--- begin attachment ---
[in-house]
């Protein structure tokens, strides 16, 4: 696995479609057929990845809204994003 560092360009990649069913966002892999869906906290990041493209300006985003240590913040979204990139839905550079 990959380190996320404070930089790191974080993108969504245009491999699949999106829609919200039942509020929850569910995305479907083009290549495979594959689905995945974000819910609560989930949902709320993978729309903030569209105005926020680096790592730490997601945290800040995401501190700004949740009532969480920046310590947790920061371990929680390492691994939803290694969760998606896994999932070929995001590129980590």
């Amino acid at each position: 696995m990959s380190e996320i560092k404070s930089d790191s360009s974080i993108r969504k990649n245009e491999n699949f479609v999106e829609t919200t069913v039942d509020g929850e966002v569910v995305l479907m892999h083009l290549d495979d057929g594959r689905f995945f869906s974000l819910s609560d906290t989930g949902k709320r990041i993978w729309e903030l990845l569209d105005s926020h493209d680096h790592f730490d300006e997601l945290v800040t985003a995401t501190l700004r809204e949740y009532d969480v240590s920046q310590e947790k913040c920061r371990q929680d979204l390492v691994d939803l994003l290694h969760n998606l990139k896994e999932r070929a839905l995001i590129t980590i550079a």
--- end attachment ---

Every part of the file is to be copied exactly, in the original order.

[in-house]
């Protein structure tokens, strides 16, 4: 696995479609057929990845809204994003 560092360009990649069913966002892999869906906290990041493209300006985003240590913040979204990139839905550079 990959380190996320404070930089790191974080993108969504245009491999699949999106829609919200039942509020929850569910995305479907083009290549495979594959689905995945974000819910609560989930949902709320993978729309903030569209105005926020680096790592730490997601945290800040995401501190700004949740009532969480920046310590947790920061371990929680390492691994939803290694969760998606896994999932070929995001590129980590």
């Amino acid at each position: 696995m990959s380190e996320i560092k404070s930089d790191s360009s974080i993108r969504k990649n245009e491999n699949f479609v999106e829609t919200t069913v039942d509020g929850e966002v569910v995305l479907m892999h083009l290549d495979d057929g594959r689905f995945f869906s974000l819910s609560d906290t989930g949902k709320r990041i993978w729309e903030l990845l569209d105005s926020h493209d680096h790592f730490d300006e997601l945290v800040t985003a995401t501190l700004r809204e949740y009532d969480v240590s920046q310590e947790k913040c920061r371990q929680d979204l390492v691994d939803l994003l290694h969760n998606l990139k896994e999932r070929a839905l995001i590129t980590i550079a």